How do you design events to recruit new members and retain the ones you’ve got? Try getting creative, like these associations have…
At Ex Ordo, events are the lens through which we view the world. And we hear from our association customers all the time about how crucial their events are to member retention and recruitment.
Your association events keep members at the expanding frontier of knowledge in your field. But they’re so much more than that. Live experiences are how your members stay connected to you and to others who share their struggles and their triumphs. When members talk about successfully networking at events, what they mean is stuff like “I found my people”. For this reason, your meetings are a great way to demonstrate, in the flesh, the value you can deliver to your member base – and to potential members too.
Meeting planners know that trends in conference attendance and membership growth are closely tied. If you can crack the code of attracting delegates and delivering a great experience to them, it’s likely you have a successful membership growth strategy on your hands.
To ensure your association events are a fertile space for membership recruitment and retention, prepare to get creative like these organisations have.
1. Membership recruitment: This association helps young authors submit their work for review
Association event | the International Pharmaceutical Federation world congress
Consciously or not, we curate who attends an event. So if you’re hoping to recruit early-career members through your meetings, think carefully about how you’re getting them there. For young researchers and practitioners, funding is usually the biggest barrier to attending association events. They often need to have their work accepted for presentation before they can access employer funding for fees and travel. But accepting the work of inexperienced authors doesn’t have to mean lowering your standards of abstract management.
To help first-time authors adequately represent their work, the world congress of the International Pharmaceutical Federation (FIP) gives them extra support before they submit a proposal. Carola van der Hoeff, FIP’s chief operating officer & congress director, says: “We offer a mentoring system. Our leadership look at the abstracts [before they’re submitted] and we bring the authors in direct contact with them. They get feedback on structure, language and content before it goes to review.”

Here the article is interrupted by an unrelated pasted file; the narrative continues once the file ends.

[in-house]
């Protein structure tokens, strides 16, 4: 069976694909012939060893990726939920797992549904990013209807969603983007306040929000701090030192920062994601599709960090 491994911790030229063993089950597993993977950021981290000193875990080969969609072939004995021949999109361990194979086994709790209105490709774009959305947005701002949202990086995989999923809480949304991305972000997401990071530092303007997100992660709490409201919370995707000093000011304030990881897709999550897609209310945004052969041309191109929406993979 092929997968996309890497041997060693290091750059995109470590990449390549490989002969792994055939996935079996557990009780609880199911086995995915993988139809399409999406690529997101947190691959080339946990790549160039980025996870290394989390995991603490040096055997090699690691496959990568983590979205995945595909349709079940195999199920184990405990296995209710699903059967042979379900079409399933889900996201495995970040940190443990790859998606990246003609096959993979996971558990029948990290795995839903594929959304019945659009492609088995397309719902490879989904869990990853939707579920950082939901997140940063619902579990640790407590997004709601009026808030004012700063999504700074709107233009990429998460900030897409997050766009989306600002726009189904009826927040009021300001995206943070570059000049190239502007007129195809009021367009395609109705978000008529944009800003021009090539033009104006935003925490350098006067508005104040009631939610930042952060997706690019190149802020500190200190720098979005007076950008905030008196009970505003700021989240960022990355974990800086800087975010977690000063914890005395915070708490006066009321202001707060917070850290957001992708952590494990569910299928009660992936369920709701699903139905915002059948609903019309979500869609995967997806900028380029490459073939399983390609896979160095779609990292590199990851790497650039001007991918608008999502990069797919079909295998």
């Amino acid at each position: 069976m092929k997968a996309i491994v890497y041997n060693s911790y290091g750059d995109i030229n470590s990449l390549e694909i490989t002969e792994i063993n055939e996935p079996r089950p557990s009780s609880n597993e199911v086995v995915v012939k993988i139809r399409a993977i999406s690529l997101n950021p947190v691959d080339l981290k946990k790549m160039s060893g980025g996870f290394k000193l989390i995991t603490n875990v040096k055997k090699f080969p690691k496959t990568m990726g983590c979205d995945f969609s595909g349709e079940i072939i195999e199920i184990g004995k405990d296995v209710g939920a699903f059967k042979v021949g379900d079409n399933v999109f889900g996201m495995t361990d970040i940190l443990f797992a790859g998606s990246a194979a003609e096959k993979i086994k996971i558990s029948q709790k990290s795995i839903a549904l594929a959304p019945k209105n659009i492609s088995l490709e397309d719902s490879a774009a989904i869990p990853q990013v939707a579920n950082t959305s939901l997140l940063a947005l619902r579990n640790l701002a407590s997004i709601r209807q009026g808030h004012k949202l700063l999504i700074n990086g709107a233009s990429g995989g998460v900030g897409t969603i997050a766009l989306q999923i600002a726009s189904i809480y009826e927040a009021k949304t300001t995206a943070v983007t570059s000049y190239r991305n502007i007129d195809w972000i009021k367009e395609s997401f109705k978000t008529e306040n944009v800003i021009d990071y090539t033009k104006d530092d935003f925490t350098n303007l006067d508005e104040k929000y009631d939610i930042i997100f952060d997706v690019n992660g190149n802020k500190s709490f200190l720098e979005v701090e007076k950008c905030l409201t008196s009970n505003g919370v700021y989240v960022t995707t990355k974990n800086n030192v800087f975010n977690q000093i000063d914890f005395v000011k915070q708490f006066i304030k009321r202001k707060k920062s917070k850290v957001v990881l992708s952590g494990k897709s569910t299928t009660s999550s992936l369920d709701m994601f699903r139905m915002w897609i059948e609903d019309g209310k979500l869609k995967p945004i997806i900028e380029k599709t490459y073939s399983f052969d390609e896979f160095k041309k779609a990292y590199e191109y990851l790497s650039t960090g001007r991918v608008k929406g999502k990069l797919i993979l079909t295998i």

Recruitment idea: Create a programme where young people in your field can access targeted submission advice from established members. This will boost their confidence and help recruit more of them to your events, for a start. But it can also neatly demonstrate the network of support your association offers to younger members who are beginning their careers.
2. Member retention: This society makes sure people know they’re not alone
Association event | the Linguistic Society of America annual meeting
Too many meeting planners assume their members will make career-defining connections in the hallways between conference sessions. But for folks who don’t have a lot of social capital, it’s easy to feel like an outsider. And if you don’t foster a sense of belonging at your events, member retention is a tough sell.
To make sure vulnerable attendees get some one-on-one attention, the Linguistic Society of America facilitates Pop-Up Mentoring at meetings. The sessions are open to anyone, but the focus is on under-represented groups like people of colour, women, and the LGBTQI community. The offer delegates a one-time session with an established mentor not personally invested in their career. “It’s really empowering for a lot of these people to realise they’re not alone, that there is a lot of solidarity in the field,” says Melissa Baese-Berk, an associate professor of linguistics at the University of Oregon. “They’re feeling heard and seen in a way that’s different than they might have experienced before at a meeting like this.”
Retention idea: Create some dedicated, small-group sessions for vulnerable member groups attending your association events. These could be mentoring sessions, presentation skills workshops, or publication clinics. Getting access to this kind of focused support could become the difference between someone feeling connected to your organisation, and deciding not to renew their membership next year.
3. Recruitment: This association turns existing members into ambassadors